pixel_brightness is 0 on the pixels of the first row (u=0). pixel_brightness will be max_brightness on the pixels of the last row (u=1).
brightness_decay_speed is gone, because max_brightness implies it (brightness_decay_speed is max_brightness/height or max_brightness/width .. depending if that decay_speed is on X or Y or both). If you do not want to start on pixel_brightness=0, add an addtional min_brightness to your math ;)
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Architeuthis
KVRAF
 
2647 posts since 27 Jan, 2006, from Phoenix, AZ

Postby Architeuthis; Fri Mar 10, 2017 9:08 am Re: Looking for an OpenGL programmer (not much experience needed!)

PurpleSunray wrote:Ok.. I see.
Why do you need the grayscale data? It used from outside the shaders?
Because I'm not going to try to convert RGBA back to brightness to update brightness, that is a waste of processing, so I need to maintain a separate brightness buffer to read and write to as needed.

The pixels being accumulated in the brightness texture will be based on the current line drawing stuff.
PurpleSunray
KVRist
 
454 posts since 13 Mar, 2012

Postby PurpleSunray; Fri Mar 10, 2017 9:37 am Re: Looking for an OpenGL programmer (not much experience needed!)

Architeuthis wrote:Because I'm not going to try to convert RGBA back to brightness to update brightness, that is a waste of processing

Not necessary, depends on the GPU and driver.
Like it makes absolutly no difference if you work with RGB or RGBA data. Data-alignment constrains, padding, bus & register sizes & co will cause 4 bytes to be moved arround on most cards, even you don't need the A channel. So you win nothing on using RGB over RGBA. Not sure about how much optimizion there is for 8bit textures.

Architeuthis wrote:so I need to maintain a separate brightness buffer to read and write to as needed.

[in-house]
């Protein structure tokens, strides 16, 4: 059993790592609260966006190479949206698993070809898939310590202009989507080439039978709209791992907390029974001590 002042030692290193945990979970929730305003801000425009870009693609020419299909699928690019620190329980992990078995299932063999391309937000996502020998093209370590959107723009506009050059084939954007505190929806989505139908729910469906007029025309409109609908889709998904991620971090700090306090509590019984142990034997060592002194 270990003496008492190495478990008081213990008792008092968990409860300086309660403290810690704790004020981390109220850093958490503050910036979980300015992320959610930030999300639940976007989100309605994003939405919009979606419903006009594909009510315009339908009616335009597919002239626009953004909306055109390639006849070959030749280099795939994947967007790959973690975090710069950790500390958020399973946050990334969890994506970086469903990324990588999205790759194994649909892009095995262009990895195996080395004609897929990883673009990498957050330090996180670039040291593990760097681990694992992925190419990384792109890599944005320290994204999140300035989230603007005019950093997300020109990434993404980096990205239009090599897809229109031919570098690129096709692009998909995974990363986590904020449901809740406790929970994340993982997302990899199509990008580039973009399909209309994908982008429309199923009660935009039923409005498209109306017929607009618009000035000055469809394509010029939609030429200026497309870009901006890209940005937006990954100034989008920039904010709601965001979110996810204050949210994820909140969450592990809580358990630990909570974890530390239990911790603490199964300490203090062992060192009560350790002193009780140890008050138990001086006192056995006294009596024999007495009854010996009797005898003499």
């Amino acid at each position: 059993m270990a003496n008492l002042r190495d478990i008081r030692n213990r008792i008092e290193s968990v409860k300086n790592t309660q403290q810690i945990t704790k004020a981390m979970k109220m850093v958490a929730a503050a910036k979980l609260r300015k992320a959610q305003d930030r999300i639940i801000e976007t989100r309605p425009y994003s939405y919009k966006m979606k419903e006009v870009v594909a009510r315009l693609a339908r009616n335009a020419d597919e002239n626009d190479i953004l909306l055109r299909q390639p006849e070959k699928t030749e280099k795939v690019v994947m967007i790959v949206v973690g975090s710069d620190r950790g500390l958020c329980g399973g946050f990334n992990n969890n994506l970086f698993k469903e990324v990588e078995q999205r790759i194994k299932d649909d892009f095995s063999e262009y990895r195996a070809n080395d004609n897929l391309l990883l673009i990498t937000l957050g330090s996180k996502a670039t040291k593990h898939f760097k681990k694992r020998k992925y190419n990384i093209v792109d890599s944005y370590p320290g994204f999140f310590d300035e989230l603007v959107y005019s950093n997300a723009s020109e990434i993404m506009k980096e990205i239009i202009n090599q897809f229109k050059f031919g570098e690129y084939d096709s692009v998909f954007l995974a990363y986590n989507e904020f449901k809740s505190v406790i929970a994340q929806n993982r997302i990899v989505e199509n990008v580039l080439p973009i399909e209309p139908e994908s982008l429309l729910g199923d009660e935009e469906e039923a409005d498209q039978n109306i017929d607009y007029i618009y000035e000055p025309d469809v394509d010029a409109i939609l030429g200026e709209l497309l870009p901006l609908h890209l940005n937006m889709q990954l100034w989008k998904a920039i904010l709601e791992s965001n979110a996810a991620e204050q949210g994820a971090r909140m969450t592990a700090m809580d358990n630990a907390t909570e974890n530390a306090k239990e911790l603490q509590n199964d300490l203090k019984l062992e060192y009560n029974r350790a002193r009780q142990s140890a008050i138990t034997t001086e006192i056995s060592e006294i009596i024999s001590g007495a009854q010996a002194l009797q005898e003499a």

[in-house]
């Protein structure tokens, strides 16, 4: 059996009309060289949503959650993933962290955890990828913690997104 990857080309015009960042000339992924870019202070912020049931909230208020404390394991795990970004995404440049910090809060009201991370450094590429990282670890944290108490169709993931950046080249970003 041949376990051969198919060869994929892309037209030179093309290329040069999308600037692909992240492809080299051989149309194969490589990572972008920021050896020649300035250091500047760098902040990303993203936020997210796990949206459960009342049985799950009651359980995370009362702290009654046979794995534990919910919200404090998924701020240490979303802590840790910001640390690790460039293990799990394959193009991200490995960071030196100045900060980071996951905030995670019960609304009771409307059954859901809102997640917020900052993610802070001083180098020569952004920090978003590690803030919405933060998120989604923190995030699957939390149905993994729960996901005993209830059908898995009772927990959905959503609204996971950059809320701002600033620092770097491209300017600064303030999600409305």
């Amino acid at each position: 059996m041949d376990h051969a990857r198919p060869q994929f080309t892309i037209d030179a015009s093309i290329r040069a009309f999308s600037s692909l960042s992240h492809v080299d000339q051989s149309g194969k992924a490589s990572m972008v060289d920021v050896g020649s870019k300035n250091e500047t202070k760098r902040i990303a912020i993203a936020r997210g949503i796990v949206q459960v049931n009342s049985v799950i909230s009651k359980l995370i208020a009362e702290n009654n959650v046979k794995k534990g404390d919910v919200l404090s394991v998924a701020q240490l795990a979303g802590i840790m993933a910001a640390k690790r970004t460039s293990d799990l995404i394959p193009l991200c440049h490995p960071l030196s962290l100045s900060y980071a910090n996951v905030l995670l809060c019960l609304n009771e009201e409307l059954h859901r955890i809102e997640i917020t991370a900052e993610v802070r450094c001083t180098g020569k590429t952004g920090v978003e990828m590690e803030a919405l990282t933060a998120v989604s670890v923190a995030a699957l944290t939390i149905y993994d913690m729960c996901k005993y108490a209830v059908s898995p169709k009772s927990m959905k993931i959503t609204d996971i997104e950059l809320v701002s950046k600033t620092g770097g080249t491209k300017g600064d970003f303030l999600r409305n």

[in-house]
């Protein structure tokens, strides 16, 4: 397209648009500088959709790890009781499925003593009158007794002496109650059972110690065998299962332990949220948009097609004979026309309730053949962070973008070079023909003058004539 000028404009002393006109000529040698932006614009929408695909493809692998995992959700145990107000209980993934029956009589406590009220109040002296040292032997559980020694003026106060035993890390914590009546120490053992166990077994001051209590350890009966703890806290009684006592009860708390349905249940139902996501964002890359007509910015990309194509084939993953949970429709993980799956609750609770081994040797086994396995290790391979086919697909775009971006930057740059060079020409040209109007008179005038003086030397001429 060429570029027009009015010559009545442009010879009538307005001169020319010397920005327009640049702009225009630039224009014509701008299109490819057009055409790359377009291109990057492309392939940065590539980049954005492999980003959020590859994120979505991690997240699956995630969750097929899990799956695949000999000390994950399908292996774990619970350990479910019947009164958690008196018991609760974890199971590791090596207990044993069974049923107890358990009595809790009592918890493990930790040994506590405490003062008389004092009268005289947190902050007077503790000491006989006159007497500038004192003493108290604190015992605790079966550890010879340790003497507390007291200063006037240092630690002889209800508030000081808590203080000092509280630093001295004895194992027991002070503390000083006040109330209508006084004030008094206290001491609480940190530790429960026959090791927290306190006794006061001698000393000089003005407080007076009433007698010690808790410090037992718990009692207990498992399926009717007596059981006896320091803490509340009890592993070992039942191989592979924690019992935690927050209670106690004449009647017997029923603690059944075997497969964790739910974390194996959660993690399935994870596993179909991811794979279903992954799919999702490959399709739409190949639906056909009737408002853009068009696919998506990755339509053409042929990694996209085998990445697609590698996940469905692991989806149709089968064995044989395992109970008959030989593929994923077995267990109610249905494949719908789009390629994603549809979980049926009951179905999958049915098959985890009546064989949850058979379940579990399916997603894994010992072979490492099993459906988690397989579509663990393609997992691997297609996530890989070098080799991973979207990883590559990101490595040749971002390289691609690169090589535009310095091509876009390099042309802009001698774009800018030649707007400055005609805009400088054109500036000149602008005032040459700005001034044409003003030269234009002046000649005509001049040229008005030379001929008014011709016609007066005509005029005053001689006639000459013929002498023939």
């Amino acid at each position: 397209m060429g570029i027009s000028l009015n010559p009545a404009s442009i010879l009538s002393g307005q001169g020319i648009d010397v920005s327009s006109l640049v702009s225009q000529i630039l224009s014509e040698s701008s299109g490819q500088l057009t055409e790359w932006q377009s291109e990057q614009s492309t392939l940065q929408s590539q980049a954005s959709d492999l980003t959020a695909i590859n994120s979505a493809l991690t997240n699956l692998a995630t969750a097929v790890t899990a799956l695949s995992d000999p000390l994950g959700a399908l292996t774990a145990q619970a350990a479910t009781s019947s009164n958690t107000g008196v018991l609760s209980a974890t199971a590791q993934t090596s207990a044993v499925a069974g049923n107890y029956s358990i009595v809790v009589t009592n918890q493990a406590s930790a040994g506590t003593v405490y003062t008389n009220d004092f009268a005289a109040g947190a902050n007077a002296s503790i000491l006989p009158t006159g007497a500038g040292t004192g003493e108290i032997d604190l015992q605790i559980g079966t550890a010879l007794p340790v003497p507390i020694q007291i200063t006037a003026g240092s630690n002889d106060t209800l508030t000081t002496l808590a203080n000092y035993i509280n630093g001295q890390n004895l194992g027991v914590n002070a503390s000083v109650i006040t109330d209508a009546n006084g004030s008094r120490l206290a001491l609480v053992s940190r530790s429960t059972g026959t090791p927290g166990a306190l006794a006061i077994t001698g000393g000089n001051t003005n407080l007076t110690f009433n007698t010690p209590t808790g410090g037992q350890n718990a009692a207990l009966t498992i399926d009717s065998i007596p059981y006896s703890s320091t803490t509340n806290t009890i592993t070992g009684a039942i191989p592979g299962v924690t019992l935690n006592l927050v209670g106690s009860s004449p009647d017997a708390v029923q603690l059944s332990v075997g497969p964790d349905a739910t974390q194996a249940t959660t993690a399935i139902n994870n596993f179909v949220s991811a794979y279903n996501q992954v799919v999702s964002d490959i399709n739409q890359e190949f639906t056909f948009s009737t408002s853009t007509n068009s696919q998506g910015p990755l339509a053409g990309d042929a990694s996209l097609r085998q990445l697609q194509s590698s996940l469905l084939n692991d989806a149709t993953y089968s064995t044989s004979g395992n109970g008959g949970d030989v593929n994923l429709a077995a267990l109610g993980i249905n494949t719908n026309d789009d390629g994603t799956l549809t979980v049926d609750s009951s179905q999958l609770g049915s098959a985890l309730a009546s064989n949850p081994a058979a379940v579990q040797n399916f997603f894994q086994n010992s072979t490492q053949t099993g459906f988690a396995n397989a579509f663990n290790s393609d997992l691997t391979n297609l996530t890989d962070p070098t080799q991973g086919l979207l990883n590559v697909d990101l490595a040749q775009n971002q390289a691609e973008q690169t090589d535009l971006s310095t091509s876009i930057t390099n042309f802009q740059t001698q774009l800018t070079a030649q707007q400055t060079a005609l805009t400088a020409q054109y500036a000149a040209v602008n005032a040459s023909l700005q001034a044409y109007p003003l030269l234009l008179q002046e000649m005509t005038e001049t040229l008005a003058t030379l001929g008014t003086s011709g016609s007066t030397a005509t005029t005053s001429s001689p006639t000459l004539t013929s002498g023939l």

Reading the brightness buffer from the shader is no problem, but writing is.
A GPU basically is a pipeline - it works quite differnt to a generic purpose CPU.
You send vertices, shaders, uniforms and textures into the pipeline and result is a new texture. There is no "side-channel" where you can create an additional output, or modify one if the inputs buffers.

But what I don't fully get yet, is why you want to update the brightness buffer from the shader.
Is it about that the brightness decay carries over between two frames?
Like, if you run that code:
Code: Select all
pixel_brightness = GetCurrentPixel(); // I only need one channel of color, grayscale, not all 4 RGBA.
pixel_brightness -= brightness_decay_speed;
SetCurrentPixel(pixel_brightness ); // we have to save the new pixel value to maintain grayscale!

10x times, then on first frame, pixel brightness is pixel_brightness - brightness_decay_speed. Then you store that value. Next frame, pixel_brightness is pixel_brightness - 2 x brightness_decay_speed (because you already substracted before), next will by pixel_brightness is pixel_brightness - 3 x brightness_decay_speed ...

Is that what you want? Or why you do you need to modify the brightness from your shader?

Addition:
I think it's best if you briefly describe that you want to do :D
That brightness-thing is not realted to the painting dots, or is it? So what do you want to paint exactly?
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Architeuthis
KVRAF
 
2647 posts since 27 Jan, 2006, from Phoenix, AZ

Postby Architeuthis; Fri Mar 10, 2017 11:56 am Re: Looking for an OpenGL programmer (not much experience needed!)

Paint dots and lines. That goes into the brightness buffer (add values for said line and dot to the brightness buffer) Then do the brightness decay (de-accumulate ALL pixels). A dot moving across the screen would leave a trail.